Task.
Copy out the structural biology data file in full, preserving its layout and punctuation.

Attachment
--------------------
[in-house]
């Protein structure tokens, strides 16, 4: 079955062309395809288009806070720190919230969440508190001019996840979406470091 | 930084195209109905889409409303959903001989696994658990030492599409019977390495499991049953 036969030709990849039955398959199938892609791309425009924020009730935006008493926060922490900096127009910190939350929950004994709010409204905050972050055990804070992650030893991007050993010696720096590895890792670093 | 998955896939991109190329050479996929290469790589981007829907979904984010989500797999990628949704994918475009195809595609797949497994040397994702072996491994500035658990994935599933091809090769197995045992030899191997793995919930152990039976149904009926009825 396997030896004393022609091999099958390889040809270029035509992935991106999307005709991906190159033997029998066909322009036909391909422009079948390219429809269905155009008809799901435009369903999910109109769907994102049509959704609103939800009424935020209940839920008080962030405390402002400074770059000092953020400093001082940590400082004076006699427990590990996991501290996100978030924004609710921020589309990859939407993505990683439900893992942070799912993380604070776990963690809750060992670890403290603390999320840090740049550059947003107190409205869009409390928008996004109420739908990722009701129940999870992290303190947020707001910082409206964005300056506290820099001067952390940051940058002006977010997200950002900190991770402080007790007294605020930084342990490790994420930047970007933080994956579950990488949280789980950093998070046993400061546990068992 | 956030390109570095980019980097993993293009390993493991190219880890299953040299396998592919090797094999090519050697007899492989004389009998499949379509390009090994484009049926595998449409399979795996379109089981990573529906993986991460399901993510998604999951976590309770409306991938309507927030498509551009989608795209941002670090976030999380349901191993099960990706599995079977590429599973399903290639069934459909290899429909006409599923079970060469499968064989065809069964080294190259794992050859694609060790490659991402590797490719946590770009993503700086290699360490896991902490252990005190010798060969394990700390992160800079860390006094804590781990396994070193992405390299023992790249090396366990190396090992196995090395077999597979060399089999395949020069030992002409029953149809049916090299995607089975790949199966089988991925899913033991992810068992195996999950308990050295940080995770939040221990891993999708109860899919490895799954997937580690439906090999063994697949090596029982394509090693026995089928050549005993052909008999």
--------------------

[in-house]
């Protein structure tokens, strides 16, 4: 079955062309395809288009806070720190919230969440508190001019996840979406470091 | 930084195209109905889409409303959903001989696994658990030492599409019977390495499991049953 036969030709990849039955398959199938892609791309425009924020009730935006008493926060922490900096127009910190939350929950004994709010409204905050972050055990804070992650030893991007050993010696720096590895890792670093 | 998955896939991109190329050479996929290469790589981007829907979904984010989500797999990628949704994918475009195809595609797949497994040397994702072996491994500035658990994935599933091809090769197995045992030899191997793995919930152990039976149904009926009825 396997030896004393022609091999099958390889040809270029035509992935991106999307005709991906190159033997029998066909322009036909391909422009079948390219429809269905155009008809799901435009369903999910109109769907994102049509959704609103939800009424935020209940839920008080962030405390402002400074770059000092953020400093001082940590400082004076006699427990590990996991501290996100978030924004609710921020589309990859939407993505990683439900893992942070799912993380604070776990963690809750060992670890403290603390999320840090740049550059947003107190409205869009409390928008996004109420739908990722009701129940999870992290303190947020707001910082409206964005300056506290820099001067952390940051940058002006977010997200950002900190991770402080007790007294605020930084342990490790994420930047970007933080994956579950990488949280789980950093998070046993400061546990068992 | 956030390109570095980019980097993993293009390993493991190219880890299953040299396998592919090797094999090519050697007899492989004389009998499949379509390009090994484009049926595998449409399979795996379109089981990573529906993986991460399901993510998604999951976590309770409306991938309507927030498509551009989608795209941002670090976030999380349901191993099960990706599995079977590429599973399903290639069934459909290899429909006409599923079970060469499968064989065809069964080294190259794992050859694609060790490659991402590797490719946590770009993503700086290699360490896991902490252990005190010798060969394990700390992160800079860390006094804590781990396994070193992405390299023992790249090396366990190396090992196995090395077999597979060399089999395949020069030992002409029953149809049916090299995607089975790949199966089988991925899913033991992810068992195996999950308990050295940080995770939040221990891993999708109860899919490895799954997937580690439906090999063994697949090596029982394509090693026995089928050549005993052909008999």